President Barack Obama is under increased pressure from within his administration and from Congress to intervene in Syria, especially following the most recent allegations that President Bashar al-Assad’s army used chemical weapons on its own civilians.
A White House official told the Voice of America on Saturday that the U.S. has a “range of options” if it decides to act against Syria’s alleged use of chemical weapons.
The official commented as President Barack Obama met with his top national security advisers to discuss the Syrian government’s alleged use of chemical weapons on civilians in a Damascus suburb. Obama’s team is considering a repeat of the NATO air war in Kosovo, and Defense Secretary Chuck Hagel said U.S. forces are positioned in the Mediterranean and ready to act.
”The Defense Department has a responsibility to provide the President with options for all contingencies,” Hagel said. ”That requires positioning our forces, positioning our assets to be able to carry out different options, whatever option the President may choose.”
Secretary Hagel’s comments came as a defense official said the U.S. Navy would expand its presence in the Mediterranean with a fourth warship armed with cruise missiles. The Sixth Fleet, with responsibility in the Mediterranean, has decided to keep the USS Mahan in the region instead of letting it return to its home port in Norfolk, Virginia.
U.S. Defense officials said the additional warship was moved into the eastern Mediterranean Sea.
There are no orders for the time being for any missile launch into Syria, said the officials. But if the U.S. wants to send a message to the Syrian president, the most likely military action would be a Tomahawk missile strike, launched from a ship in the Mediterranean.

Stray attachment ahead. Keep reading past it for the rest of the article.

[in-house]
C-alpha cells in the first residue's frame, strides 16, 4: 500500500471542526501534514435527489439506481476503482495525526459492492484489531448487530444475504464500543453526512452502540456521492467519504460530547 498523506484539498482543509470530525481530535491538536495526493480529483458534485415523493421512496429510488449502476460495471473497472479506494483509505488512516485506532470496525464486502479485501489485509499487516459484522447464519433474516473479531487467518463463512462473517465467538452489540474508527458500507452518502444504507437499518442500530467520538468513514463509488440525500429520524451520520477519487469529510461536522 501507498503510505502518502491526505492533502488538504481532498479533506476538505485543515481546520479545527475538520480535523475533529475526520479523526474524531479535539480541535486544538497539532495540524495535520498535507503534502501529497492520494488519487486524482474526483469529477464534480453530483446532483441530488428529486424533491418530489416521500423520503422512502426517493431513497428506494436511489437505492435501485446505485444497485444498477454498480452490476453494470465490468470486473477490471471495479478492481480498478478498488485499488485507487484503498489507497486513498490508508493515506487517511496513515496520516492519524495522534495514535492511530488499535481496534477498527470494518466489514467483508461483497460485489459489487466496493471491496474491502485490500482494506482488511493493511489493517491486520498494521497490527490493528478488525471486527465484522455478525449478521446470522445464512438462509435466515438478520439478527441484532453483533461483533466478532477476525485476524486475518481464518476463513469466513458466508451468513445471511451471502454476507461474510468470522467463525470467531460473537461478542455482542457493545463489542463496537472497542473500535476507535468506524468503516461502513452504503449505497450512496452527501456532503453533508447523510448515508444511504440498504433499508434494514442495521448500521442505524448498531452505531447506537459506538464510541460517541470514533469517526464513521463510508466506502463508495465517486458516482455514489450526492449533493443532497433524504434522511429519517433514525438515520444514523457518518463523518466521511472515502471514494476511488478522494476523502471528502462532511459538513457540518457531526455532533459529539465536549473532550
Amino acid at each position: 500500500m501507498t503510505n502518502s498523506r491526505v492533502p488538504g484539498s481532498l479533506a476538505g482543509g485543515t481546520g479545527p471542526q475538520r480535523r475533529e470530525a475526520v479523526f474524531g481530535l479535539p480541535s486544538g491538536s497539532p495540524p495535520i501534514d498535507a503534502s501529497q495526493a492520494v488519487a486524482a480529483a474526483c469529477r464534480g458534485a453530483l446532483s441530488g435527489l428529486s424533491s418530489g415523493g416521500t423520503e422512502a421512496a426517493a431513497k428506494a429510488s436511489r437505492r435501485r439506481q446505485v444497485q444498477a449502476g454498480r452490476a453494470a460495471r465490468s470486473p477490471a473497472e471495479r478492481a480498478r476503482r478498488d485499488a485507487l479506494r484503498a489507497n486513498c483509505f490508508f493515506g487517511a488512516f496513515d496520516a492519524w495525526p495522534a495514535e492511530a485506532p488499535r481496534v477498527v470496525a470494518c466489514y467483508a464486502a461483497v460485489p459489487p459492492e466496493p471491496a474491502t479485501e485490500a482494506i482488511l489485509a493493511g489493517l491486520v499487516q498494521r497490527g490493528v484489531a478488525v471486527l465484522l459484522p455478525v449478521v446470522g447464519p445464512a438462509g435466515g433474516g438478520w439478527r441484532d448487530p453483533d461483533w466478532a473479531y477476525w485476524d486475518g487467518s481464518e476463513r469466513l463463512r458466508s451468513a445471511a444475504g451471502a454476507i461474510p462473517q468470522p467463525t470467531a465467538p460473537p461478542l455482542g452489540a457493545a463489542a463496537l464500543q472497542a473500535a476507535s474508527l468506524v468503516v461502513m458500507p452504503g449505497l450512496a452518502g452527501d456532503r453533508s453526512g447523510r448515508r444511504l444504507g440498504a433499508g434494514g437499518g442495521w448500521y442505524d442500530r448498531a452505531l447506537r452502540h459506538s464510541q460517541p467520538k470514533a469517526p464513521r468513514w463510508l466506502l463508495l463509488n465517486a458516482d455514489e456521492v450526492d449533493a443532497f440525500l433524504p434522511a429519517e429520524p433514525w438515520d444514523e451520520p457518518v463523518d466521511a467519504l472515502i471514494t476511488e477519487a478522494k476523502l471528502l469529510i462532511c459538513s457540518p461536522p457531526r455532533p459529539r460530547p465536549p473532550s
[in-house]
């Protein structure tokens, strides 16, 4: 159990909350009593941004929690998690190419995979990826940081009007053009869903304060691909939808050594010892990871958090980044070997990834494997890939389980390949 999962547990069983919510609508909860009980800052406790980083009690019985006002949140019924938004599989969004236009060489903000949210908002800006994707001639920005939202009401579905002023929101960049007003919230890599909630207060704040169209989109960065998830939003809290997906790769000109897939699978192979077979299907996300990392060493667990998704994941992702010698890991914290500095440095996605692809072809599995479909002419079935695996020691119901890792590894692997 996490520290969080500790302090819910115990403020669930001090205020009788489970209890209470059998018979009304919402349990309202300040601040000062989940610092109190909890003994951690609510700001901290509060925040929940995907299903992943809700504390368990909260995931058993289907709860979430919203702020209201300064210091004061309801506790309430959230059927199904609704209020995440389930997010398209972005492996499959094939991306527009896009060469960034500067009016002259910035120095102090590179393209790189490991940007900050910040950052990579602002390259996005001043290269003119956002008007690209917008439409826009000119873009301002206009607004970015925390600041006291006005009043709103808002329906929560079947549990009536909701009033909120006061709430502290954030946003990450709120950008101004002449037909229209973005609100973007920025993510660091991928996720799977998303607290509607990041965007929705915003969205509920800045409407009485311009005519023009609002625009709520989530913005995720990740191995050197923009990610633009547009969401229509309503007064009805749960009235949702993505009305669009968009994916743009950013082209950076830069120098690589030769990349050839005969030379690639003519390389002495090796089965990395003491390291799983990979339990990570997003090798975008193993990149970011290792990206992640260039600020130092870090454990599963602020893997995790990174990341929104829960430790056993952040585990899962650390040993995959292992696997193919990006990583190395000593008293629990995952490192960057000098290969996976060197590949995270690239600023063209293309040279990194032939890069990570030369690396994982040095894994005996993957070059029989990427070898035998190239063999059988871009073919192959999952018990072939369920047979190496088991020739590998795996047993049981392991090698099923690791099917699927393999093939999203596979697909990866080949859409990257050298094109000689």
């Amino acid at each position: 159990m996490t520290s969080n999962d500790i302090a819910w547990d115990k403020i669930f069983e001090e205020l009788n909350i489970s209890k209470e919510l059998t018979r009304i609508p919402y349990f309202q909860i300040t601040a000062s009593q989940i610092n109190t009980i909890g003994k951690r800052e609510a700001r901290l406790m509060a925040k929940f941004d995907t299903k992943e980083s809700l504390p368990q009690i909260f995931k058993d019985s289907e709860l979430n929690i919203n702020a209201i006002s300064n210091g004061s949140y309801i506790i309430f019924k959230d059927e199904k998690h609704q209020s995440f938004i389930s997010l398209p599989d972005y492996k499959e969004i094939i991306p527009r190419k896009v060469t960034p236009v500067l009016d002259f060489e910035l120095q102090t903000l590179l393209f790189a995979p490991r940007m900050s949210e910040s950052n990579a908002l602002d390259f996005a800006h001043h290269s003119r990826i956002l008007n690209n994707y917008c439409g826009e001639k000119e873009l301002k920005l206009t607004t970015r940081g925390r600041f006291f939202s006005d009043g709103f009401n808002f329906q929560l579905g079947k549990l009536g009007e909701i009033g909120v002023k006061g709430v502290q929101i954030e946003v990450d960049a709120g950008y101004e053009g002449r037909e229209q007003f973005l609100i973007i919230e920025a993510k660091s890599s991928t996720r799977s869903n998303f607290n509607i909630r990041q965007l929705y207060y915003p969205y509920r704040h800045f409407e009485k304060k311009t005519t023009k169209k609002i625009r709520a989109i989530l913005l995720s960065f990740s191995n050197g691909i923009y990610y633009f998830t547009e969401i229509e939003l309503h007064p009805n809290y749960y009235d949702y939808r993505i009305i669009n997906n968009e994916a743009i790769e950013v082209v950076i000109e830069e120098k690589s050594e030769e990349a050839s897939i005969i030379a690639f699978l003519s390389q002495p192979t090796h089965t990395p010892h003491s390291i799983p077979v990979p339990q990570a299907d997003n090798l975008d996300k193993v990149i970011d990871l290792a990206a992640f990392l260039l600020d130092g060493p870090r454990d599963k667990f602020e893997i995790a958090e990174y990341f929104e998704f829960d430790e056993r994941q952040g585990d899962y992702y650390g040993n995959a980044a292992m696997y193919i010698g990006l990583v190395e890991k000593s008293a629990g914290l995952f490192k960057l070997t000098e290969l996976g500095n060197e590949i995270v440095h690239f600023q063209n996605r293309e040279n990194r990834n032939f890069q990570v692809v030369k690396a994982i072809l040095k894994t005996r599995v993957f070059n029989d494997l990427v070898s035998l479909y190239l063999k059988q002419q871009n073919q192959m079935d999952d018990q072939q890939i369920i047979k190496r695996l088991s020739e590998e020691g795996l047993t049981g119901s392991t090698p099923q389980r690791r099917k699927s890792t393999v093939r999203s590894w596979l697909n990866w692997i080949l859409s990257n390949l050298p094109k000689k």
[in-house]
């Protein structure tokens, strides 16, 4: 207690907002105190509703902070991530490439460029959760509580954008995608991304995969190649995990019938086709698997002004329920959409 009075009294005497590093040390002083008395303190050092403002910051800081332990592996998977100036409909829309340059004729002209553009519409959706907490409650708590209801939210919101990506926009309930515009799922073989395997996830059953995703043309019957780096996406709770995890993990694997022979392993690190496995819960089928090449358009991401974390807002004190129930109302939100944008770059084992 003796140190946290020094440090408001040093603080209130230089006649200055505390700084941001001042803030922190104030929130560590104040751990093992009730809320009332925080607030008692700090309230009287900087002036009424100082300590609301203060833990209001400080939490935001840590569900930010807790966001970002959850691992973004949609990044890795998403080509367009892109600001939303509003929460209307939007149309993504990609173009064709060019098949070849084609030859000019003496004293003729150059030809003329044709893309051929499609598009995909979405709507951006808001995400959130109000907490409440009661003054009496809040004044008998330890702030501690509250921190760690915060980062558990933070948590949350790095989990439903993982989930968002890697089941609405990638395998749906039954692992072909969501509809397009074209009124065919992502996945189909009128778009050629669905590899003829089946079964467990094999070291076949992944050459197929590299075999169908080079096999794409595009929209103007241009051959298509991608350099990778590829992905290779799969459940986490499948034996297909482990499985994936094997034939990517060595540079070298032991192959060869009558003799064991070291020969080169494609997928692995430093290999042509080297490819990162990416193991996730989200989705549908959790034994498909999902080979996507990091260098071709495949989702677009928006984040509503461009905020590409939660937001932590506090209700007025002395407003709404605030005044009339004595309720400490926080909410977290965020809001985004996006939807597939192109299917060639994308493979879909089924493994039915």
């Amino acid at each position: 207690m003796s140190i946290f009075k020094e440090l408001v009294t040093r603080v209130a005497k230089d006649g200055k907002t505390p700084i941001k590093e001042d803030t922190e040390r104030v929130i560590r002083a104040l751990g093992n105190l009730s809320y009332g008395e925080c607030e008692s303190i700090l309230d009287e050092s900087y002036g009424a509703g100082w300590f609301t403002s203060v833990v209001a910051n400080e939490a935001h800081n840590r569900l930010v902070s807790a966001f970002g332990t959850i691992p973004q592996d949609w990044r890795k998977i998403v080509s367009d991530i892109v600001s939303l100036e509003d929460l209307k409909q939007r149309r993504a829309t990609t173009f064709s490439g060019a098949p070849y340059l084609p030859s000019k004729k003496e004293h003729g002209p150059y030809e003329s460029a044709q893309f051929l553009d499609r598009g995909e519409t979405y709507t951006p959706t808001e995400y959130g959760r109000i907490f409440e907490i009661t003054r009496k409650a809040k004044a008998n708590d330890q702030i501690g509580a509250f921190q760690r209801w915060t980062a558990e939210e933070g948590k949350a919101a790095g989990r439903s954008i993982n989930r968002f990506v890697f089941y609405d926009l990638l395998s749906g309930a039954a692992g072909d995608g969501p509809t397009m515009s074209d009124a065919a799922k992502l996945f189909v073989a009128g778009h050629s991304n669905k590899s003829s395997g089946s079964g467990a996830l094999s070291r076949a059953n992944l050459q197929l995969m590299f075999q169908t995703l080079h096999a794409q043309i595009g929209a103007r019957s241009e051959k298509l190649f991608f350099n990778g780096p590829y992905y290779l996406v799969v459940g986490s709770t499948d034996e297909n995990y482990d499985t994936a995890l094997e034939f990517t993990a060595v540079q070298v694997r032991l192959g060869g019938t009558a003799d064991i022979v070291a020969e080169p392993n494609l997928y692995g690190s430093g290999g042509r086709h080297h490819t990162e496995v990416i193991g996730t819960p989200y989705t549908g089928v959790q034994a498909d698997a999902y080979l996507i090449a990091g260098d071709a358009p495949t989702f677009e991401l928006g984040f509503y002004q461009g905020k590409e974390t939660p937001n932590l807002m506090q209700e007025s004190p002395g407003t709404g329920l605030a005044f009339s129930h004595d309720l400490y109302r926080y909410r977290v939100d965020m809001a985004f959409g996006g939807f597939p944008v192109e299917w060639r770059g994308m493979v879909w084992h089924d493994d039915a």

Three other destroyers are currently deployed in the area: the USS Gravely, the USS Barry and the USS Ramage. All four warships are equipped with several dozen Tomahawk cruise missiles. The reinforcement would allow the Pentagon to act more rapidly if President Obama decides on a military strike.
”If the U.S. attacks another country without a UN mandate and without clear evidence that can be presented, then there are questions in terms of whether international law supports it. Do we have the coalition to make it work?” Obama told CNN on Friday.
In his first comments since the alleged Wednesday chemical attack, the president said he is still trying to find out what happened.
He said Americans expect him to consider “what is in our long-term national interests” in deciding what to do.
Referring to the wars in Iraq and Afghanistan, President Obama added: “Sometimes what we’ve seen is that folks will call for immediate action, jumping into stuff that does not turn out well, gets us mired in very difficult situations, can result in us being drawn into very expensive, difficult, costly interventions that actually breed more resentment in the region.”Yori Yanover